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12/04/2000

Spontaneous and Nitrosourea-Induced Primary Tumors of the Central Nervous System in Fischer 344 Rats Exposed to Frequency-modulated Microwave Fields

W. Ross Adey, Craig V. Buys, Robert J. Higgins, Robert A. Jones, Charles J. Kean, Niels Kuster, Anne MacMurray, Robert B. Stagg, and Grenith Zimmermann, Journal of Cancer Research, Volume 60, April 2000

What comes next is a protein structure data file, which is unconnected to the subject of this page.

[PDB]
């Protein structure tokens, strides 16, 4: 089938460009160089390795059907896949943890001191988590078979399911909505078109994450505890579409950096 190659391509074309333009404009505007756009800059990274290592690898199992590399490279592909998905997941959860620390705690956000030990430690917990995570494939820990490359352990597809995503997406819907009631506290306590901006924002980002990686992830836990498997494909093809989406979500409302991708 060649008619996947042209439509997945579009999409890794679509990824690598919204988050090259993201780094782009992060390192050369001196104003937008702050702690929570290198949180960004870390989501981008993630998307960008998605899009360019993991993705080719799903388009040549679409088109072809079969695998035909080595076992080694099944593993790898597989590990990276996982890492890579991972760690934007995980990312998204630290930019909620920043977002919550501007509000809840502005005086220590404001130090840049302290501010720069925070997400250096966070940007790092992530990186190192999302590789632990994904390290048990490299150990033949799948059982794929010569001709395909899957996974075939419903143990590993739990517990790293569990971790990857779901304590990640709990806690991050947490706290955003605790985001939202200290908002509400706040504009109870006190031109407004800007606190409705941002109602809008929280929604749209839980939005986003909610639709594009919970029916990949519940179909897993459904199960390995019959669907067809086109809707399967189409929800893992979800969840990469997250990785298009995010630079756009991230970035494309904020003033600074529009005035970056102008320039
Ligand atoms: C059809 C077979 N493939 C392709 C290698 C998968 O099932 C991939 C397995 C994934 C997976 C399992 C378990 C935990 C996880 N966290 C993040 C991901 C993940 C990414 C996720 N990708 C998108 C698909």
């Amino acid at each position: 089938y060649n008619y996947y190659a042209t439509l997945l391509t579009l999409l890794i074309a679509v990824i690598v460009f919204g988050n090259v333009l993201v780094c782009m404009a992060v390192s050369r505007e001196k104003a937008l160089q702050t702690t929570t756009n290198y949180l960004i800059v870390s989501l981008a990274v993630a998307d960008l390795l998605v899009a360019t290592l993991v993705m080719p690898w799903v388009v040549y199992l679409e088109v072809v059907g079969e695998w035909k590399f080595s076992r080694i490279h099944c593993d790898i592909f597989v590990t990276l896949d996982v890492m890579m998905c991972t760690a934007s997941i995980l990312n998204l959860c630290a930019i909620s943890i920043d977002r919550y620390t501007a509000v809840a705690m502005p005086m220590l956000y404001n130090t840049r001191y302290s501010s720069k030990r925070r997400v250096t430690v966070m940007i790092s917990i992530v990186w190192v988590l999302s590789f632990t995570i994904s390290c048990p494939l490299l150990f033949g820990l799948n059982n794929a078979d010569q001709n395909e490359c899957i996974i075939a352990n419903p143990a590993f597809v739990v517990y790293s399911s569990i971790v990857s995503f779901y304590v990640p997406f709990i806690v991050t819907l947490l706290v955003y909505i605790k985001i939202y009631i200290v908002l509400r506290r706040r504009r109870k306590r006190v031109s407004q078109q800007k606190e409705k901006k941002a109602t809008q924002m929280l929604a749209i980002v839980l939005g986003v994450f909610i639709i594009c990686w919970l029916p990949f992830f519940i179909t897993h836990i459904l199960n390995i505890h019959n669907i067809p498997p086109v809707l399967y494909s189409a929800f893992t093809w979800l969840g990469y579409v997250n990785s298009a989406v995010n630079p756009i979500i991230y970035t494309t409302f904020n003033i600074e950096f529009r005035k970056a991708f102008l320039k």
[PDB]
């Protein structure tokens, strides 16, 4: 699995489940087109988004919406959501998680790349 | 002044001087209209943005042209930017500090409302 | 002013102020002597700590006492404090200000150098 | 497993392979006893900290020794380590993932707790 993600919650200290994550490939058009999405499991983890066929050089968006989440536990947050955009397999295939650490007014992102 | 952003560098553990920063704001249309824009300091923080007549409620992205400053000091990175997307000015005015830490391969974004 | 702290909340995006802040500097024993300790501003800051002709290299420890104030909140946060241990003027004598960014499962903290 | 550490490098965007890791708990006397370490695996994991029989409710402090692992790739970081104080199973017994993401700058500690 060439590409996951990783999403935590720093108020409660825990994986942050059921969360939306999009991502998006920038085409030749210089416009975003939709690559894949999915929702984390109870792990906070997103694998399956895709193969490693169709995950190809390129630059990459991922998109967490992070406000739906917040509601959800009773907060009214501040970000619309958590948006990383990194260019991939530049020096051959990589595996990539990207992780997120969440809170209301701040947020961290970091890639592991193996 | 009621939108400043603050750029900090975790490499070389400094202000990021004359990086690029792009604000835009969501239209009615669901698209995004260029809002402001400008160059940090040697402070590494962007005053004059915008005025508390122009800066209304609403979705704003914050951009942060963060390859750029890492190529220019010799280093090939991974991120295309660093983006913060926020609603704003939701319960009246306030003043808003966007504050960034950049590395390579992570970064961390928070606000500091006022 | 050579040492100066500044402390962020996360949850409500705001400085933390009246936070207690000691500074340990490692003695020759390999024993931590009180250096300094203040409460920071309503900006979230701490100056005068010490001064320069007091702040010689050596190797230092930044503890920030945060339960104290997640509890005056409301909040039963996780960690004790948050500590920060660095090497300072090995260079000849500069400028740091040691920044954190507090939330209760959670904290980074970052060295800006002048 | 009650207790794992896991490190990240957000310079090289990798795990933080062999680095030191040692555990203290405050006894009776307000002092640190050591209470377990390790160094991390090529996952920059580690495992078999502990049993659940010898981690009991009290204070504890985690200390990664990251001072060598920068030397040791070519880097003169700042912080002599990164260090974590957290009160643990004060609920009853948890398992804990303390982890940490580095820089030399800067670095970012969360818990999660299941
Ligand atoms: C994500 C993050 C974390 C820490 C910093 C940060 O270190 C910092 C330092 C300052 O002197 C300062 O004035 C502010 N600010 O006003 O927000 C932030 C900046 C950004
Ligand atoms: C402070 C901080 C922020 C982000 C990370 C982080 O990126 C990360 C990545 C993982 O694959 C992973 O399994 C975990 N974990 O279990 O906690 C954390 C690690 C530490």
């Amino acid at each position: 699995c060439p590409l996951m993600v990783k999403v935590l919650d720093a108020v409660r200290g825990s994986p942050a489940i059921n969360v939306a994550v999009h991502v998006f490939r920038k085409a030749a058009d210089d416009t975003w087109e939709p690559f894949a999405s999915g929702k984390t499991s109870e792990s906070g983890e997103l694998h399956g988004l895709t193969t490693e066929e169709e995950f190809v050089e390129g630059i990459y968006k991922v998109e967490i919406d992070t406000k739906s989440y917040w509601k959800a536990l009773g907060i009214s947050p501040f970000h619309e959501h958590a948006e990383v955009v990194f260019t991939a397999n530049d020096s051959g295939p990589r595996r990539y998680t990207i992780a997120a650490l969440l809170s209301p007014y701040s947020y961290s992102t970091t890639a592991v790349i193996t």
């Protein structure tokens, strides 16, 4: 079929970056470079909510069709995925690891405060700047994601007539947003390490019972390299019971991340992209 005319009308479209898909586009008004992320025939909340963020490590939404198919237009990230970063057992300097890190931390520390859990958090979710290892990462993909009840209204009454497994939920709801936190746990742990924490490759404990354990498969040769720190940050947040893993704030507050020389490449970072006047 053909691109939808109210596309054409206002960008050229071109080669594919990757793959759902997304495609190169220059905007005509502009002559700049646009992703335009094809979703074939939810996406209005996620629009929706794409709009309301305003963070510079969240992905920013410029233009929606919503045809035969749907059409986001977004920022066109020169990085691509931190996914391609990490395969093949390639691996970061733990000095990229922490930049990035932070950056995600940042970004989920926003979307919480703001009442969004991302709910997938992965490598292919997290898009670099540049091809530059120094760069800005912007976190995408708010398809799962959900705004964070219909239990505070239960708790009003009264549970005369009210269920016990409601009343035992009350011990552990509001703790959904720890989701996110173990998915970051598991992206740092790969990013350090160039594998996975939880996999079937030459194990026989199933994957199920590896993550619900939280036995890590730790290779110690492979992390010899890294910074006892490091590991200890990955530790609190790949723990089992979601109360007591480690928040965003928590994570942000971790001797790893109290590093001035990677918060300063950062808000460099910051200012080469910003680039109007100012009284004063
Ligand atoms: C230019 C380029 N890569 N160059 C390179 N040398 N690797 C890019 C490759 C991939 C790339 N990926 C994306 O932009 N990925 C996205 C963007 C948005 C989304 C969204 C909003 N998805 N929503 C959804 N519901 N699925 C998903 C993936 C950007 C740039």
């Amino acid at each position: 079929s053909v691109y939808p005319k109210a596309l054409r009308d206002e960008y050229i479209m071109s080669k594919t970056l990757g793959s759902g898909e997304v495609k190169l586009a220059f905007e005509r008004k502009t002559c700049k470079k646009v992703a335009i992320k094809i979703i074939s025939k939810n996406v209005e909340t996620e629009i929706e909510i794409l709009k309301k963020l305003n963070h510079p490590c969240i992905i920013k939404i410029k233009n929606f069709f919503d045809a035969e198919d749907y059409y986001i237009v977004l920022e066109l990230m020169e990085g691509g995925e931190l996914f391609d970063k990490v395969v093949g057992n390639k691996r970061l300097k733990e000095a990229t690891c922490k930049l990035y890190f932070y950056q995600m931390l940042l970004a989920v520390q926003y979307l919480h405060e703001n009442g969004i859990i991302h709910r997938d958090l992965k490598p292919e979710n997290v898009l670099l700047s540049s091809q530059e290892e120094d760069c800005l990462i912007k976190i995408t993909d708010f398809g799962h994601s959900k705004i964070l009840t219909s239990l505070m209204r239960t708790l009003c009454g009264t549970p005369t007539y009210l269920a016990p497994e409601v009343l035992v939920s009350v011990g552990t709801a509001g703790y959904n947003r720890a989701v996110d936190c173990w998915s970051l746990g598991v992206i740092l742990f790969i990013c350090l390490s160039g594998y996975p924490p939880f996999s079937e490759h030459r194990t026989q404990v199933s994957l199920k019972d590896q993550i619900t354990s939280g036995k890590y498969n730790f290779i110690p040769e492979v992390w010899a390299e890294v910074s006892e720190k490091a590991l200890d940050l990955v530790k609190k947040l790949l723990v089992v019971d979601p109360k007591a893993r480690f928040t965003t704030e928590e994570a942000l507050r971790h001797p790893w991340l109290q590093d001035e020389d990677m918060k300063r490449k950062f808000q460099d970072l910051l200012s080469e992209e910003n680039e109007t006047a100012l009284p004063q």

In a 2-year bioassay, we exposed Fischer 344 rats to a frequency-modulated (FM) signal (836.55 MHz ± 12.5 KHz deviation) simulating radiofrequency exposures in the head of users of hand-held mobile phones. We tested for effects on spontaneous tumorigenicity of central nervous system (CNS) tumors in the offspring of pregnant rats and also for modified incidence of primary CNS tumors in rats treated with a single dose of the neurocarcinogen ethylnitrosourea (ENU) in utero. ENU dosage (4 mg/kg) was selected to give an expected brain tumor incidence of 10–15% over the mean life span of 26 months. Pregnant dams (n = 102) were randomly assigned to six groups. Their offspring were treated as cohorts in each of the six groups (n = 90 per group; total, n = 540): Sham ENU/Sham Field, Sham ENU/Field Exposed, ENU/Sham Field, ENU/Field Exposed, ENU/Cage Control, and Sham ENU/Cage Control. Intermittent field exposures began on gestation day 19 and continued until weaning at 21 days, resuming thereafter at 31 days and continuing until experiment termination at 731–734 days. Energy absorption rates (SARs) in the rats’ brains were similar to localized peak brain exposures of a phone user (female, 236 g, 1.0 W/kg; male, 450 g, 1.2 W/kg). Of the original 540 rats, 168 died before the termination of the experiment. In these rats, ENU significantly reduced survival from a mean of 708 days in three groups without ENU treatment to 645 days in three groups treated with ENU (P < 0.0005). There were no effects on survival attributable to FM field exposure in either ENU-treated or in sham-treated groups. Spontaneous CNS tumor incidence in control groups was 1.1–4.4% but sharply higher in rats receiving ENU (14.4–22.2%; P < 0.0001). No FM field-mediated changes were observed in number, incidence, or histological type of either spontaneous or ENU-induced brain tumors, nor were gender differences detected in tumor numbers. These negative findings with FM fields contrast with our study using standard digital phone fields pulsed on and off at 50/se, where a trend was noted toward reduced incidence of both spontaneous and ENU-induced CNS tumors (W. R. Adey et al., Radiat. Res., 152: 293–302, 1999). Although consistent but not attaining significance in the experiment overall (spontaneous CNS tumors, P < 0.08 one-tailed; P < 0.16 two-tailed; ENU-induced CNS tumors, P < 0.08 one-tailed, P < 0.16 two-tailed), the trend was significant (P < 0.015 one-tailed, P < 0.03, two-tailed) in rats that received ENU and died prior to experiment termination, with a primary brain tumor as the cause of death. We discuss differences in the signaling structure of digital and FM fields. Certain bioeffects induced by either amplitude-modulated or pulsed radiofrequency fields at athermal levels have not been seen with fields of similar average power but unvarying in intensity (continuous wave or frequency-modulated fields).

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